The importance of multidisciplinary care for head and neck cancers
Risk factors and warning signs for “head and neck” cancers
“Head and neck” cancers cover all the tumours that develop in the upper aero-digestive tract or ENT: tongue, palate, nose, sinus, throat, larynx, pharynx, etc. Three risk factors have been clearly identified and they are all avoidable: tobacco, alcohol and the sexually transmissible papillomavirus (HPV) that is very widespread and that can be responsible for several cancers, in particular of the throat. HPV vaccination is therefore a major factor in combating these cancers and should be available to girls and boys before puberty. The earlier the cancer is detected and the earlier it is treated the greater the chances of a cure. So, if you have had any of the following symptoms for more than three weeks, do not ignore it but consult your doctor who will direct you to a specialist:
- Throat pain, mouth ulcer or red or white patch
- Hoarse voice
- Neck tumour
- Pain or difficulty when swallowing
- Unilateral nasal obstruction or blood on your handkerchief when you blow your nose
Cancers of the upper aero-digestive tract affect vital functions: breathing, speaking or even eating. Care for pathologies of this kind aims to determine the most effective treatment that is also most able to respect these essential functions. The available treatment methods are surgery, radiotherapy, chemotherapy, immunotherapy and targeted therapies (monoclonal antibodies). The case of each patient is discussed by a multidisciplinary team so as to offer optimal and personalised treatment.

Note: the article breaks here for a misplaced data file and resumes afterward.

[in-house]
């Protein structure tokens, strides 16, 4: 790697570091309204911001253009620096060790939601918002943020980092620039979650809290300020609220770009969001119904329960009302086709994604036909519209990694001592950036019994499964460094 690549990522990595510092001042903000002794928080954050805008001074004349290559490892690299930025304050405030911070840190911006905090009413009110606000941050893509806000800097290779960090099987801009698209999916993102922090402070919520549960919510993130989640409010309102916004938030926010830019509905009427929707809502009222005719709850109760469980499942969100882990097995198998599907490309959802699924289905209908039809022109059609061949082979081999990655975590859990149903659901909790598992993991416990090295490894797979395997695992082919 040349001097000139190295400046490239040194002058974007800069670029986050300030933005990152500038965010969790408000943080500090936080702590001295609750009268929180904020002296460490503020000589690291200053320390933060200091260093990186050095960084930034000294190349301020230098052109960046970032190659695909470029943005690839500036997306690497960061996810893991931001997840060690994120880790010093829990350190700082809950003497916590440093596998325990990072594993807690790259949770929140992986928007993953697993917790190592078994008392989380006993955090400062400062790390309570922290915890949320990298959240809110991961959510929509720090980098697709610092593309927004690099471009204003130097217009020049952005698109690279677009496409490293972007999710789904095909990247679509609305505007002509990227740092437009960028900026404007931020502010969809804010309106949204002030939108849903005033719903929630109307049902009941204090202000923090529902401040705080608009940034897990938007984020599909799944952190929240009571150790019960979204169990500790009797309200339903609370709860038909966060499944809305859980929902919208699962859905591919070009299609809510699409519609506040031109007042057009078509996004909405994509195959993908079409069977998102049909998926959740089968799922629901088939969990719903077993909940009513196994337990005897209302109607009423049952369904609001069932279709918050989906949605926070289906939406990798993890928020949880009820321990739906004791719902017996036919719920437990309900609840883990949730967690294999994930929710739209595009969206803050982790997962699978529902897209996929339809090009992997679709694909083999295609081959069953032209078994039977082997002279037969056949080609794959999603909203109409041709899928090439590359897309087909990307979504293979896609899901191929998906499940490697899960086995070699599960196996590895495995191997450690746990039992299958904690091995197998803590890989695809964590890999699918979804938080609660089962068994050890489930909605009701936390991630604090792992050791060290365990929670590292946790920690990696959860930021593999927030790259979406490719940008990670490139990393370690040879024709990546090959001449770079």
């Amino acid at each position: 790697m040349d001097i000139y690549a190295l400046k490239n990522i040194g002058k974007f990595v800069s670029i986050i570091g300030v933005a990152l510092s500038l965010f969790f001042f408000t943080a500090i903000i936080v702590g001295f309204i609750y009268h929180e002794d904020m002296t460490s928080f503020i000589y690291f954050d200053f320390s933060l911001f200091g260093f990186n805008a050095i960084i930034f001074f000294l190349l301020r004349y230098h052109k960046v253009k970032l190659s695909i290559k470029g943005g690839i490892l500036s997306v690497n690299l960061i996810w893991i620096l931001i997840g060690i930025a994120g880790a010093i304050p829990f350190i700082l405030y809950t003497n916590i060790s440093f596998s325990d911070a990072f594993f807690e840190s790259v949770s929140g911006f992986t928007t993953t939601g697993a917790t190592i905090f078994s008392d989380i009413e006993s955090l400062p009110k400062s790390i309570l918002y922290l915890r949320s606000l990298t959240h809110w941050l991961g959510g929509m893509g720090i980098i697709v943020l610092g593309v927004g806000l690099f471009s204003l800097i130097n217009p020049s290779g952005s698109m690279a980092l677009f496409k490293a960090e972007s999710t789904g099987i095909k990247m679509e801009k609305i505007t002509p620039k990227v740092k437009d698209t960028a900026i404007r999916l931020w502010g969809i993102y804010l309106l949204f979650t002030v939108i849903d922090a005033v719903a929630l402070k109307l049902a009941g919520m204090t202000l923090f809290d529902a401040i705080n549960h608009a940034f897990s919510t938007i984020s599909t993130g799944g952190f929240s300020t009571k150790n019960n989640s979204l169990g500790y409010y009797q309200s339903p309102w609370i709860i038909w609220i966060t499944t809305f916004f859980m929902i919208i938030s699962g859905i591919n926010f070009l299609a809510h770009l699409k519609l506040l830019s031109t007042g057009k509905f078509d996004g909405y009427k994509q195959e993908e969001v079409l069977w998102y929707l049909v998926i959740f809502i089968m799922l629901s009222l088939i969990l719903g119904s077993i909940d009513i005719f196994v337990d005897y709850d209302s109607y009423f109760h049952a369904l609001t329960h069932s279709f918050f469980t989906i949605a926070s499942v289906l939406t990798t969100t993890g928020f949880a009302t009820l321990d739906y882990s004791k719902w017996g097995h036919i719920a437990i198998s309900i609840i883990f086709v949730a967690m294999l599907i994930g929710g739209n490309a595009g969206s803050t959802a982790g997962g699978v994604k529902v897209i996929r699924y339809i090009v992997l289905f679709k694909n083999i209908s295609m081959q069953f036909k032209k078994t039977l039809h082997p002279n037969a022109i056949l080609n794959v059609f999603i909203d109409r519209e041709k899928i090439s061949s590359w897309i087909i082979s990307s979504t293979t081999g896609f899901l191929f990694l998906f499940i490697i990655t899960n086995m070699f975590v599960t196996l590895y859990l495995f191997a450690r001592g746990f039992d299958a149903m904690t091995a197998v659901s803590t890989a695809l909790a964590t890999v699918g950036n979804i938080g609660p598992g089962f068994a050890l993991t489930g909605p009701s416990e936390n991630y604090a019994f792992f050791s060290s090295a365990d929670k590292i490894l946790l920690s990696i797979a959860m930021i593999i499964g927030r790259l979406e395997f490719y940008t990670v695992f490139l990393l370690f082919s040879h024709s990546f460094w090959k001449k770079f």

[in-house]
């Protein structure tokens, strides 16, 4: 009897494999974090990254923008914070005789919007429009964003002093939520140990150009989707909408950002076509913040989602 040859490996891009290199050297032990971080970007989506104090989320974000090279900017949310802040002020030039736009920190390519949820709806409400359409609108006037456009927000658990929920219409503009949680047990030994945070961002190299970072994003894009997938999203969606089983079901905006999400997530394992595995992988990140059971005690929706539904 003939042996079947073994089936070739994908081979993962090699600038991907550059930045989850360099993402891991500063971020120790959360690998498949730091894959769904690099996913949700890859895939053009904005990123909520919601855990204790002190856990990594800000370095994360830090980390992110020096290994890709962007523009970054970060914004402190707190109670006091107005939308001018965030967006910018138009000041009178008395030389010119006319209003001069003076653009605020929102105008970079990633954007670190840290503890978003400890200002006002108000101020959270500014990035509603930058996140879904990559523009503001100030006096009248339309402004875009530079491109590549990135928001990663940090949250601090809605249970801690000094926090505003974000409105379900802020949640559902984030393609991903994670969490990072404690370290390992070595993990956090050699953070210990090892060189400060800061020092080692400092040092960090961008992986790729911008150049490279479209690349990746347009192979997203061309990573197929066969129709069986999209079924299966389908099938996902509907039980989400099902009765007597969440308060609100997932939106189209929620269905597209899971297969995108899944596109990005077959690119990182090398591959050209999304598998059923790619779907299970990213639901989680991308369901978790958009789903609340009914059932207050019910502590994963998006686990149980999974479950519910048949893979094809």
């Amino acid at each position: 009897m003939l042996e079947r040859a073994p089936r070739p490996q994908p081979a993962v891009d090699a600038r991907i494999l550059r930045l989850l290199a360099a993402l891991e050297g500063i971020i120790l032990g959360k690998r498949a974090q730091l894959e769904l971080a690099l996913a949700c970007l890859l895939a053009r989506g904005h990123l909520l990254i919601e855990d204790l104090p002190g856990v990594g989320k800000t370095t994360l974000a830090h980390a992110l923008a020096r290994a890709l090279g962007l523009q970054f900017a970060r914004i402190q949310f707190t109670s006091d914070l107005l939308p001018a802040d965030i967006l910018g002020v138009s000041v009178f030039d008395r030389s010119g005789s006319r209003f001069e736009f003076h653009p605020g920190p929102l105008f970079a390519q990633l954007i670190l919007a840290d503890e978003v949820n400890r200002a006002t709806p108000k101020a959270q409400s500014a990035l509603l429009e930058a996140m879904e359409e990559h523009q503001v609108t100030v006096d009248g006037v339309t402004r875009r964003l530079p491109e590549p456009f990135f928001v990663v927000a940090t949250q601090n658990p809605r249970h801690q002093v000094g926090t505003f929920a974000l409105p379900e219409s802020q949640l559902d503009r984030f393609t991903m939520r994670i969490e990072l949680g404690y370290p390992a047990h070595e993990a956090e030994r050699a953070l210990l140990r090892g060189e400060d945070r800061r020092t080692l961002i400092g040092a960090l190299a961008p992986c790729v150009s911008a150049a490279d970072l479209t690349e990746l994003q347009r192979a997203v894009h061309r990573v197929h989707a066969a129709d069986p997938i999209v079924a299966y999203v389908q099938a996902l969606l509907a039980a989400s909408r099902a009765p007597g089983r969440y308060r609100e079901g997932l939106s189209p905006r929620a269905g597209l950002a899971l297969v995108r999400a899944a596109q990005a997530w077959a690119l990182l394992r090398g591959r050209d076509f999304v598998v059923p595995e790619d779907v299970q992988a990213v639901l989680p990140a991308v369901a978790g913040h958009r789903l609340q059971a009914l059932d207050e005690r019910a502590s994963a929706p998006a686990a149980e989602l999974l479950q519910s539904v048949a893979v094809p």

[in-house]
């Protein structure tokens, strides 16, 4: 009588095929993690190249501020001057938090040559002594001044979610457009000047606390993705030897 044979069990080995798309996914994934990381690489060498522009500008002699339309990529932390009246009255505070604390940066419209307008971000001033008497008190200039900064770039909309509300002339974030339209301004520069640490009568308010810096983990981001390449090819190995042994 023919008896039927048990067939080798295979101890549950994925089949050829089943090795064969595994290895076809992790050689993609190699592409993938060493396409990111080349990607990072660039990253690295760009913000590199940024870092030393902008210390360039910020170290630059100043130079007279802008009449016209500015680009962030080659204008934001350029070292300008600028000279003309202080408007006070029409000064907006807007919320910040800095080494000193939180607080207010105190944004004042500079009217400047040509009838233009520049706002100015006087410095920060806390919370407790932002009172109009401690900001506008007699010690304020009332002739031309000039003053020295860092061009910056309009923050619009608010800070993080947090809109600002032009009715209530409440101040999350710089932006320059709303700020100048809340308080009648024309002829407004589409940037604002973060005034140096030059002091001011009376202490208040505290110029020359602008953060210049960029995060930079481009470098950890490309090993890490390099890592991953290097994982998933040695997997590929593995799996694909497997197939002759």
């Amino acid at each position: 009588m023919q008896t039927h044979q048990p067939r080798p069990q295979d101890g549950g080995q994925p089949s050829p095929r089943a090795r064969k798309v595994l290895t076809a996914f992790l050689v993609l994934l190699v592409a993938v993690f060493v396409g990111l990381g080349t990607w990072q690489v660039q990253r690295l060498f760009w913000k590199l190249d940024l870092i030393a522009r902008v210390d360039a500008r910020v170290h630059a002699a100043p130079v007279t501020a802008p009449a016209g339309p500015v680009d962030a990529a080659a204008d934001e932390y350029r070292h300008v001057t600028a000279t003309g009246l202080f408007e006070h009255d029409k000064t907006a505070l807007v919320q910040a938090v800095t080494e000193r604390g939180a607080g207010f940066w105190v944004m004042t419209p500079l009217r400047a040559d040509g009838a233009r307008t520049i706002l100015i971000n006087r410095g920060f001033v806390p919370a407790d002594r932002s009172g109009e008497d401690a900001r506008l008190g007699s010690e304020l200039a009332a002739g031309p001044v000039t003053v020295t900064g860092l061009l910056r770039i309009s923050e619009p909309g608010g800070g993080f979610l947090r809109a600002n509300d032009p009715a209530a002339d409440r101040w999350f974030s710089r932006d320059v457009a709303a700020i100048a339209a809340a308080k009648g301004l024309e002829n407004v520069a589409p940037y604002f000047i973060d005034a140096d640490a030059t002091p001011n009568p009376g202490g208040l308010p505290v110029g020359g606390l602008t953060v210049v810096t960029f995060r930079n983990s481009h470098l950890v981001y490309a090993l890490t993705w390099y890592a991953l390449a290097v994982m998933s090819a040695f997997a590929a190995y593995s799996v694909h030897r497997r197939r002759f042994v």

The importance of paramedical support
Parallel to the treatment, it is essential for the patient to receive paramedical support such as help in stopping smoking, psychological counselling, dietary supervision, speech therapy or physiotherapy. These various aids are designed to ensure the patient comes to treatment in the very best condition and is monitored throughout the treatment pathway. As the patient will encounter a large number of participants in the course of his or her care, it is important to have a single interlocutor: the cancer care coordinator nurse or “ICSO”.
The patient partners as key link in the care
Despite the constant presence of an ICSO, patients can still sometimes experience difficulties in articulating the specifics of their situation. These difficulties are a source of discomfort and great stress. People with cancer rarely express their emotions in the presence of their doctor, either because it makes them uncomfortable or because they fear being stigmatised (Fitch and McAndrew, 2011). The patient partners can be a key link in the treatment chain. They are a reassuring resource as they are people who have travelled the same route, the same care pathway. This means the patient can talk with somebody who understands their questions and concerns. Doctors are never present at their meetings so as to ensure a free exchange that is outside a purely medical context. It is, for example, the occasion to discuss the specifics of surgery or any other treatment and to look ahead to life after cancer.